Ministry for Culture and Heritage

Magpies were introduced from Australia. They normally nest in exotic trees, like this pair in a pine. They are found throughout the North Island and in most parts of the South Island, except Central Otago and the northern and southern tips of the West Coast. They have entered the national ...

Ministry for Culture and Heritage
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Rooks

Ministry for Culture and Heritage

Rooks have a fierce beak and glossy feathers. The rook is the only member of the crow family in New Zealand, as the two endemic New Zealand ravens are now extinct. Sound file from the Department of Conservation

Ministry for Culture and Heritage
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Male and female blackbirds

Ministry for Culture and Heritage

Although blackbirds are probably New Zealand’s most widespread bird, not many people know that only the male (top) is actually black. It also has a distinctive orange beak. The female blackbird (bottom) is brown with a variegated underside. She builds the...

Ministry for Culture and Heritage
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Song thrush feeding chicks

Ministry for Culture and Heritage

Song thrushes are common in all parts of New Zealand, except native bush. They lay their eggs in the spring and often raise up to three broods a season, but rarely in the same nest. The young nestlings are fed by both the male and female, and usually fledge...

Ministry for Culture and Heritage
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Whistling frog

Ministry for Culture and Heritage

A native of south-eastern Australia and Tasmania, the brown whistling frog is the smallest of the three introduced frogs. Eggs are laid under water and hatch into free-swimming tadpoles, unlike the native species. Its call is a familiar sound on the South Island’s West Coast, as well as on ...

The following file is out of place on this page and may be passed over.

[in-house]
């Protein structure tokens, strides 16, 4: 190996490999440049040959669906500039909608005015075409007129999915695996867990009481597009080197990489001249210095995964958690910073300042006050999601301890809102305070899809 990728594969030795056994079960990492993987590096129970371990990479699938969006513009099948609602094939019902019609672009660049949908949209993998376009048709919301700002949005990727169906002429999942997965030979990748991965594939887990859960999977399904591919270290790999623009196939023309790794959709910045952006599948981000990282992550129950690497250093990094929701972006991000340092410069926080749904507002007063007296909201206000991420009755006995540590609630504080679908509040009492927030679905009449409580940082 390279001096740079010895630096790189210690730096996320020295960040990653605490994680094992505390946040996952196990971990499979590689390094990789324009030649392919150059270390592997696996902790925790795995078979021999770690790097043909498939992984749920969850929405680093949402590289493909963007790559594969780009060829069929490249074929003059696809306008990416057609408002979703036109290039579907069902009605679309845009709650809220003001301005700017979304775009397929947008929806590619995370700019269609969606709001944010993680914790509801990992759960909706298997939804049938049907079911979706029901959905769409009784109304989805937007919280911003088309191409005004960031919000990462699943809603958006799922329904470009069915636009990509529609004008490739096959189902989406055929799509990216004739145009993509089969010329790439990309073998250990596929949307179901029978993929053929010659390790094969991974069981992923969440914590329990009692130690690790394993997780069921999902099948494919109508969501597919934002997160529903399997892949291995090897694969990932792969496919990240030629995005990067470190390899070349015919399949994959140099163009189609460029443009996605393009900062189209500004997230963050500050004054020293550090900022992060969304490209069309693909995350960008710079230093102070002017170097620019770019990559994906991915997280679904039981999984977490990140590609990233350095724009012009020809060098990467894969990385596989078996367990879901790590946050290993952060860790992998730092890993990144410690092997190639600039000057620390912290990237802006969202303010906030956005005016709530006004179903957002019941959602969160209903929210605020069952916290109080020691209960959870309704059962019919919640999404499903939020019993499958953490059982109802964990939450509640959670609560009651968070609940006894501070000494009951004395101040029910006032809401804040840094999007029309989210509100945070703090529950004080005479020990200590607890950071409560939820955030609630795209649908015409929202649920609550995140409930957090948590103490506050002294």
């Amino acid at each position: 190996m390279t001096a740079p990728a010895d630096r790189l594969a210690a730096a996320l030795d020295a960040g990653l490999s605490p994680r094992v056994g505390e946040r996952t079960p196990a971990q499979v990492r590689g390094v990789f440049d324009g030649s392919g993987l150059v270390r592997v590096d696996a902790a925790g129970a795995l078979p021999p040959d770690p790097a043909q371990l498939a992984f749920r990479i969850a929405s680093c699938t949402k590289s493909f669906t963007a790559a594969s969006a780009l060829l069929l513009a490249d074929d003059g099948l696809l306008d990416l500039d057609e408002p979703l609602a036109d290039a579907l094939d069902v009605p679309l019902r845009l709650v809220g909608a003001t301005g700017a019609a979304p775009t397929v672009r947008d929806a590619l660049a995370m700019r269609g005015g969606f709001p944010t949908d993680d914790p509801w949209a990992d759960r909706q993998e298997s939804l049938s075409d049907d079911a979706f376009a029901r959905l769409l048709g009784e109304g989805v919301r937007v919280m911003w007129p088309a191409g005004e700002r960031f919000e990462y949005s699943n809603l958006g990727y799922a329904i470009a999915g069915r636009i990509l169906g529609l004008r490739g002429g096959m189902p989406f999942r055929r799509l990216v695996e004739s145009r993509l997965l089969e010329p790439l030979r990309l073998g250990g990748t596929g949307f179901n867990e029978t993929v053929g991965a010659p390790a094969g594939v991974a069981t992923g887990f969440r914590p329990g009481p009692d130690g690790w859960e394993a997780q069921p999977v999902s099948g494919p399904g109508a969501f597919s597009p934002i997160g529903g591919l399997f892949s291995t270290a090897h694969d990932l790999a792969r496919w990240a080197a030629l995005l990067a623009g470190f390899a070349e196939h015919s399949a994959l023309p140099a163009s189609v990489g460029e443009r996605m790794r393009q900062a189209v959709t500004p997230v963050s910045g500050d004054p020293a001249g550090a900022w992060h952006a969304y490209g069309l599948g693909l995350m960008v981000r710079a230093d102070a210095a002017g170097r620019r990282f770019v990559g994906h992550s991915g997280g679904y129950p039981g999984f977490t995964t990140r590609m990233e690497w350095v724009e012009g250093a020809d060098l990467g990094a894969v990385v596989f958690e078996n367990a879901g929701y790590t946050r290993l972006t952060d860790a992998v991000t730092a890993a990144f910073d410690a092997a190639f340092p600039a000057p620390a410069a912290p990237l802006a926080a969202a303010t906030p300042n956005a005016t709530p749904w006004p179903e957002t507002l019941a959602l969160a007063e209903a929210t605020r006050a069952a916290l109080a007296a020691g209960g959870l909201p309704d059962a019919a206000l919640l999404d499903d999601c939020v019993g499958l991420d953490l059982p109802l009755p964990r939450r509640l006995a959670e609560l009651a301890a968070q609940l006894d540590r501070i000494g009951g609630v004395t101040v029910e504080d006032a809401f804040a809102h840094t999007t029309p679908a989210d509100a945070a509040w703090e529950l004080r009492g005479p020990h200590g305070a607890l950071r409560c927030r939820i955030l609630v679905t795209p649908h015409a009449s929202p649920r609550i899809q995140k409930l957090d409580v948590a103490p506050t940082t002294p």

Ministry for Culture and Heritage
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Green and golden bell frog

Ministry for Culture and Heritage

The green and golden bell frog was introduced to Auckland from Sydney in the 1860s. The brownish eardrum shows clearly, just behind the eye. The female grows to 9 centimetres, and the smaller male to 6 centimetres. It lays thousands of eggs on water, and these hatch as small black tadpoles. With ...

Ministry for Culture and Heritage
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The Battle of the Birds

Ministry for Culture and Heritage

These three birds are Auckland Island shags. Shags (kawau) feature in the story of the ‘Battle of the Birds’. The kawau had an argument with the fantail (tīwaiwaka) about whether seabirds or land birds had better food. The tīwaiwaka was so clever in his argument that the ...

Ministry for Culture and Heritage
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‘Towards Banks Peninsula’

Ministry for Culture and Heritage

Denis Glover was one of the writers who came of age in the 1930s and began to explore the meaning and mythology of the land. In this extract from his 1958 poem ‘Towards Banks Peninsula’, he describes a walk from Port Levy to Pigeon Bay. The photo looks across Lyttelton Harbour to ...

Ministry for Culture and Heritage
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Flock of bar-tailed godwits

Ministry for Culture and Heritage

A large flock of godwits settles on the shelly beach of Miranda, on the Firth of Thames coast near Auckland. Eastern bar-tailed godwits arriving from Alaska need to feed intensively to replace the reserves lost during their long flight. They also need to ...

Ministry for Culture and Heritage
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A lament

Ministry for Culture and Heritage

This lament, ‘E pā tō hau’, was composed by Rangiamoa for her cousin Te Wano of Ngāti Apakura and Waikato. Like many such songs, it compares the tears of those mourning to rain falling from the sky. This extract includes the reference to rain.

Ministry for Culture and Heritage